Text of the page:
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Category: Malware

Type: Trojan-Spy

Platform: Android

Aliases: Trojan-Spy:Android/Sscul.A, Trojan-Spy:Android/Sscul.B, Trojan-Spy:Android/Sscul.C


Trojan-Spy:Android/Sscul variants steal information from the affected device and forward the details to a remote server. More unusually, Sschul variants attempt to infect Windows machines linked to the device by exploiting the AutoRun feature.


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Technical Details

Ssucl is a family of trojans found in a third party Android app market. It claims to be a utility application called DroidCleaner or SuperClean that can improve a device’s performance. But when installed, it does nothing useful.

Ssucl’s main operation revolves around information theft. It communicates with a command and control (C&C) server and receives instructions to carry out further actions. These actions vary between variants and include:

  • Upload files, contact data, photos, GPS coordinates, device information (IMEI number, IP address, list of installed application, etc.), and SMS content to the server
  • Send or delete SMS messages
  • Change the ringer mode to silent or normal
  • Set up call forwarding by inputting the code **21* phonenumber#, where phonenumber is the number to which the calls will be forwarded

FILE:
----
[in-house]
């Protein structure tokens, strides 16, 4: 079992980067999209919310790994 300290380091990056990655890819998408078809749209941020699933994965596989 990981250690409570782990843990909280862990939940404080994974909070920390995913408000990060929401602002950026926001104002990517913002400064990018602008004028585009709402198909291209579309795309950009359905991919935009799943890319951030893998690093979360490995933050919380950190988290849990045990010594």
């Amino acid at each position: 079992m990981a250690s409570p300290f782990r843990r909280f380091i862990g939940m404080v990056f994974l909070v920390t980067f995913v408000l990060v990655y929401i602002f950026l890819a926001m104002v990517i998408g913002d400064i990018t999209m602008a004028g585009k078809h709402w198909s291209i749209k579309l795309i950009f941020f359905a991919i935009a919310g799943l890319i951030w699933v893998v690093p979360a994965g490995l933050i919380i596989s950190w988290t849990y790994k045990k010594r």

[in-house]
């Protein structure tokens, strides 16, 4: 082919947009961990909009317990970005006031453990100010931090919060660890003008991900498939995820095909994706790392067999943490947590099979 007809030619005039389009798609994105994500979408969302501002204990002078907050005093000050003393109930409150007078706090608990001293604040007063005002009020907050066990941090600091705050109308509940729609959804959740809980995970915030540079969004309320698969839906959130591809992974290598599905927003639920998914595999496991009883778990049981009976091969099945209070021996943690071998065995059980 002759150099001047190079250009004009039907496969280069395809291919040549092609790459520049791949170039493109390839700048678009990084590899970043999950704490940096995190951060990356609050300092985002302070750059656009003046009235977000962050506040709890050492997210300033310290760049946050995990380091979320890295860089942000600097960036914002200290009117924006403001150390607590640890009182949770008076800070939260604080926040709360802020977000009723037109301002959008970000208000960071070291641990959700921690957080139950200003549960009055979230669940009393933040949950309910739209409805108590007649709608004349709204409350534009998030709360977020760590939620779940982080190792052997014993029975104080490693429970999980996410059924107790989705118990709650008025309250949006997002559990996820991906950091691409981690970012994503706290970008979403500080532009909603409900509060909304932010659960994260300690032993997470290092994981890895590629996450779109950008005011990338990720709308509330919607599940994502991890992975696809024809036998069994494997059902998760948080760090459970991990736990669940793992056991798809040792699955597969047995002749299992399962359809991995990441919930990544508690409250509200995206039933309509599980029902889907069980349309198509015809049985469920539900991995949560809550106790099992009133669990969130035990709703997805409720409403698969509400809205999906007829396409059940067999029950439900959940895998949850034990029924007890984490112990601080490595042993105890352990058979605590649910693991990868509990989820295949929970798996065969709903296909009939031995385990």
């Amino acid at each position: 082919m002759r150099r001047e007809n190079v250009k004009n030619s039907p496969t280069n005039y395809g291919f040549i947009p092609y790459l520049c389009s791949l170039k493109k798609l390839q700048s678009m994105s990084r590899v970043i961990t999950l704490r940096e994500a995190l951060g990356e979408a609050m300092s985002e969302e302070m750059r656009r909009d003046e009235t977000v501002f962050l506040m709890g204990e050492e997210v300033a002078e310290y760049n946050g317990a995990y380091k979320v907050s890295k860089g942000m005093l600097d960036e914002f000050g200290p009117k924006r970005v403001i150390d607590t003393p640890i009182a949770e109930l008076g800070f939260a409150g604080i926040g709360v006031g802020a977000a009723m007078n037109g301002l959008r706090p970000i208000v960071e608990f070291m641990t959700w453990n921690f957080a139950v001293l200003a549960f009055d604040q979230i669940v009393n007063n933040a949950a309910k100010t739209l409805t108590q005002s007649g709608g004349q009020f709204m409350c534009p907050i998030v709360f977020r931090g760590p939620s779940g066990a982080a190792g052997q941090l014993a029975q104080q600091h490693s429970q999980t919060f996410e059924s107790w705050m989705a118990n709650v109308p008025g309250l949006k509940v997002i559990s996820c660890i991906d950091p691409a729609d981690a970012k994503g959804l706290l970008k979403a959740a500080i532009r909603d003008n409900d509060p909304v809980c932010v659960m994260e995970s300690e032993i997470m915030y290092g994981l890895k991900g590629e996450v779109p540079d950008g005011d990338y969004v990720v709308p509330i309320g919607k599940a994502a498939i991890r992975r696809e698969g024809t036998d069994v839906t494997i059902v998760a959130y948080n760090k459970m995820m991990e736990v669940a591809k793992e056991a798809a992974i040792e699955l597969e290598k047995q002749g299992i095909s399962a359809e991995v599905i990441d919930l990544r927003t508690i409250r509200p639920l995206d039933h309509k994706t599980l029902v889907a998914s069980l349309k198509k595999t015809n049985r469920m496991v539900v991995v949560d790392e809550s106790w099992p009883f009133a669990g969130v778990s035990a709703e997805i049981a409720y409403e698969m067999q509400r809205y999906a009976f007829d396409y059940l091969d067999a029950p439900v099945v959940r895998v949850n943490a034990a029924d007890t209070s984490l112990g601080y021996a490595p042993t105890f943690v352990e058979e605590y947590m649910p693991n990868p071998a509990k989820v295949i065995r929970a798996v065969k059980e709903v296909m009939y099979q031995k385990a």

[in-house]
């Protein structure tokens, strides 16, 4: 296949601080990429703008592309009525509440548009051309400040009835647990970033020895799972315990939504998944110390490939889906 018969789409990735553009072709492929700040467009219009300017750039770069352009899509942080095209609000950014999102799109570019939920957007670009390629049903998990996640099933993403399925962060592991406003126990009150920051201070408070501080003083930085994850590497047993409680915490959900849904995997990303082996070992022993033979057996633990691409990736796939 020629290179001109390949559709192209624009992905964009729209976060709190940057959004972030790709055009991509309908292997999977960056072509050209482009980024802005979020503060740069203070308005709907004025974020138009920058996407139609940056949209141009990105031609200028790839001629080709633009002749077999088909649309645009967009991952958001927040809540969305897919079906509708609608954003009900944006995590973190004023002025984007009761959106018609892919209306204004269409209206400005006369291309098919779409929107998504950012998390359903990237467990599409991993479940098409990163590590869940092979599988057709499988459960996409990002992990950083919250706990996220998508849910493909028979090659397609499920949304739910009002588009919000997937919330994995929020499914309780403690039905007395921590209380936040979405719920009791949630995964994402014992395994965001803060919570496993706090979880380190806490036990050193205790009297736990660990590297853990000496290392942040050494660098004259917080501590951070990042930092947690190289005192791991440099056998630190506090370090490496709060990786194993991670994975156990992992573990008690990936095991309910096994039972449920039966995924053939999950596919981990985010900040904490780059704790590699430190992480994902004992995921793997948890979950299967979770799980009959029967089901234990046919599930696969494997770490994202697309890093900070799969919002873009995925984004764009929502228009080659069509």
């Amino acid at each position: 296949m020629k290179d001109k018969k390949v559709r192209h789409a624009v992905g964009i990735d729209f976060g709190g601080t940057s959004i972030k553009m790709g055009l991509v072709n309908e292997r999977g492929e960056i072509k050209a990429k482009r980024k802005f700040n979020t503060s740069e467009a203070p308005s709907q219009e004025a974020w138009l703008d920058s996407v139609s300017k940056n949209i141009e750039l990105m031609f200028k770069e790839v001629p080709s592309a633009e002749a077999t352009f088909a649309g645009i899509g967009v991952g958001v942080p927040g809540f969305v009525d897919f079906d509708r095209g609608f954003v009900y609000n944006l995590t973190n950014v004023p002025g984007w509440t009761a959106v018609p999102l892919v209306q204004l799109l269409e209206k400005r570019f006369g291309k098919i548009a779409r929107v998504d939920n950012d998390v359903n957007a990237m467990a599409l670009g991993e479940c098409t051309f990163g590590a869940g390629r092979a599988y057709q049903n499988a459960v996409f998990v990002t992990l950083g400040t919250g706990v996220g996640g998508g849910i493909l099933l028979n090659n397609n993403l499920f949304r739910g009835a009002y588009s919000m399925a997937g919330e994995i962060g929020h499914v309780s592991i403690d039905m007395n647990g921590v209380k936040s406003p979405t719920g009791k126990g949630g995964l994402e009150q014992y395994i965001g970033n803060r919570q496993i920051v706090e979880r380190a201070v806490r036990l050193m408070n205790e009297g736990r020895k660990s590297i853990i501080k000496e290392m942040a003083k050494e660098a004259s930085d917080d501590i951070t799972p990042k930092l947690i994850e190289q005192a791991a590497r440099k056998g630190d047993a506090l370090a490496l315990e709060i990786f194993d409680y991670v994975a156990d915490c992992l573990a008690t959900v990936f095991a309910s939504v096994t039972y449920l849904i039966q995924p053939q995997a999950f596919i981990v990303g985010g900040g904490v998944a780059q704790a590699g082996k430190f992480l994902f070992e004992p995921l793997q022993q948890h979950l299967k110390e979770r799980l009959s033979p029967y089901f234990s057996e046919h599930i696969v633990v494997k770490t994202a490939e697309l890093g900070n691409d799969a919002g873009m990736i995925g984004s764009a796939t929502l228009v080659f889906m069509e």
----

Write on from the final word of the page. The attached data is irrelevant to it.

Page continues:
• Turn the WiFi on or off
  • Launch other applications on the device
  • Steal Android or Dropbox login credentials
  • Download AutoRun malware onto the device’s memory card

Ssucl has been found to be in contact with these two servers:

  • http://claco/[...]/kicks-ass.net
  • http://claco./[...]/hopto.org

The first part of the URLs is similar to Claudio c, the name used to sign Ssucl’s certificate. This similarity may be a hint pointing to the author’s name.

Additionally, Ssucl tries to infect the Windows computer linked to device by taking advantage of the AutoRun feature. When infecting a device, Ssucl will copy a Windows executable to the memory card that will automatically run when the device is connected to the computer as an external USB storage device. This Windows component is also a spying trojan; it connects to the same C&C servers as its Android counterpart.

A mobile malware attempting to infect a Windows computer is not a new finding. The CardTrap family of Symbian trojans used the same method —taking advantage of the AutoRun feature to infect memory cards— back in 2005. But this is the first instance where the method is used by an Android malware. However, the AutoRun infection method used by Ssucl is quite crude and does not work on the newer version of Windows or on older versions if the AutoRun feature has been disabled.